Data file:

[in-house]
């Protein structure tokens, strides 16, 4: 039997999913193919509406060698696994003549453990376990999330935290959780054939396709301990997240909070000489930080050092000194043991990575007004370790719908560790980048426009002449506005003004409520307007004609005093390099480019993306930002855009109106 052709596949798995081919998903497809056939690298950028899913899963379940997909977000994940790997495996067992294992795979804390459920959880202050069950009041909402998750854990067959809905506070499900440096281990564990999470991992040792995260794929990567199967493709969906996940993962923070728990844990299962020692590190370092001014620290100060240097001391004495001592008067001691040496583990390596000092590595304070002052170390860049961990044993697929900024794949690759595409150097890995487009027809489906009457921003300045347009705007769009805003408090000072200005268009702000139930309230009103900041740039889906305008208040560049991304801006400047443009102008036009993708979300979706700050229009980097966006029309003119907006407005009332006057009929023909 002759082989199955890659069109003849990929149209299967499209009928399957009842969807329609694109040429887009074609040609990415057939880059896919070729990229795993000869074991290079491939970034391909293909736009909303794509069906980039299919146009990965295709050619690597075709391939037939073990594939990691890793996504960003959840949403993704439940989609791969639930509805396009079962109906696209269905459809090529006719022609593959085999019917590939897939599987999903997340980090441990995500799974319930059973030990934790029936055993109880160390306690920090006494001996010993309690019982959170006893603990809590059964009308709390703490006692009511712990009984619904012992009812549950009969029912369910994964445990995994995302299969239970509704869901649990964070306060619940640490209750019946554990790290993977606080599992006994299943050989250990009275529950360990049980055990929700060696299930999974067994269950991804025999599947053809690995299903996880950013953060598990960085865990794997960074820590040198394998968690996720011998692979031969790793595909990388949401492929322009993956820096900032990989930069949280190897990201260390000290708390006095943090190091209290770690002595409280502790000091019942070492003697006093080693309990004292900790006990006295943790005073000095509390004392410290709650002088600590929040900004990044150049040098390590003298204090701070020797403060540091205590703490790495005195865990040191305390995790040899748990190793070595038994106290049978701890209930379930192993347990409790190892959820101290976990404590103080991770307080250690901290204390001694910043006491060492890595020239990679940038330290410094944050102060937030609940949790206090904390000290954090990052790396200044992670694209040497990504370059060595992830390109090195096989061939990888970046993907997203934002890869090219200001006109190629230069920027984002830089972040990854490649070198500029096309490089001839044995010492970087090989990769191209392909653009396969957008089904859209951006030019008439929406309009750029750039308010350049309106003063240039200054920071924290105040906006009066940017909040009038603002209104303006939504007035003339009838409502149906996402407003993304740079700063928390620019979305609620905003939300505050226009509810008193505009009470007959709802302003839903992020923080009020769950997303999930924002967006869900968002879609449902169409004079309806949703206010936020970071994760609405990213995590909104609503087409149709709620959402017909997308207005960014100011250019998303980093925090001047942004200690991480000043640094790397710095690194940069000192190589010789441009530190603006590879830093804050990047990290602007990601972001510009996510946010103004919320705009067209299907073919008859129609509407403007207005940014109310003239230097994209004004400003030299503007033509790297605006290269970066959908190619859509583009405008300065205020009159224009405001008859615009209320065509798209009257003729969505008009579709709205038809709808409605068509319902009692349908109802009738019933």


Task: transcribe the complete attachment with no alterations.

[in-house]
């Protein structure tokens, strides 16, 4: 039997999913193919509406060698696994003549453990376990999330935290959780054939396709301990997240909070000489930080050092000194043991990575007004370790719908560790980048426009002449506005003004409520307007004609005093390099480019993306930002855009109106 052709596949798995081919998903497809056939690298950028899913899963379940997909977000994940790997495996067992294992795979804390459920959880202050069950009041909402998750854990067959809905506070499900440096281990564990999470991992040792995260794929990567199967493709969906996940993962923070728990844990299962020692590190370092001014620290100060240097001391004495001592008067001691040496583990390596000092590595304070002052170390860049961990044993697929900024794949690759595409150097890995487009027809489906009457921003300045347009705007769009805003408090000072200005268009702000139930309230009103900041740039889906305008208040560049991304801006400047443009102008036009993708979300979706700050229009980097966006029309003119907006407005009332006057009929023909 002759082989199955890659069109003849990929149209299967499209009928399957009842969807329609694109040429887009074609040609990415057939880059896919070729990229795993000869074991290079491939970034391909293909736009909303794509069906980039299919146009990965295709050619690597075709391939037939073990594939990691890793996504960003959840949403993704439940989609791969639930509805396009079962109906696209269905459809090529006719022609593959085999019917590939897939599987999903997340980090441990995500799974319930059973030990934790029936055993109880160390306690920090006494001996010993309690019982959170006893603990809590059964009308709390703490006692009511712990009984619904012992009812549950009969029912369910994964445990995994995302299969239970509704869901649990964070306060619940640490209750019946554990790290993977606080599992006994299943050989250990009275529950360990049980055990929700060696299930999974067994269950991804025999599947053809690995299903996880950013953060598990960085865990794997960074820590040198394998968690996720011998692979031969790793595909990388949401492929322009993956820096900032990989930069949280190897990201260390000290708390006095943090190091209290770690002595409280502790000091019942070492003697006093080693309990004292900790006990006295943790005073000095509390004392410290709650002088600590929040900004990044150049040098390590003298204090701070020797403060540091205590703490790495005195865990040191305390995790040899748990190793070595038994106290049978701890209930379930192993347990409790190892959820101290976990404590103080991770307080250690901290204390001694910043006491060492890595020239990679940038330290410094944050102060937030609940949790206090904390000290954090990052790396200044992670694209040497990504370059060595992830390109090195096989061939990888970046993907997203934002890869090219200001006109190629230069920027984002830089972040990854490649070198500029096309490089001839044995010492970087090989990769191209392909653009396969957008089904859209951006030019008439929406309009750029750039308010350049309106003063240039200054920071924290105040906006009066940017909040009038603002209104303006939504007035003339009838409502149906996402407003993304740079700063928390620019979305609620905003939300505050226009509810008193505009009470007959709802302003839903992020923080009020769950997303999930924002967006869900968002879609449902169409004079309806949703206010936020970071994760609405990213995590909104609503087409149709709620959402017909997308207005960014100011250019998303980093925090001047942004200690991480000043640094790397710095690194940069000192190589010789441009530190603006590879830093804050990047990290602007990601972001510009996510946010103004919320705009067209299907073919008859129609509407403007207005940014109310003239230097994209004004400003030299503007033509790297605006290269970066959908190619859509583009405008300065205020009159224009405001008859615009209320065509798209009257003729969505008009579709709205038809709808409605068509319902009692349908109802009738019933």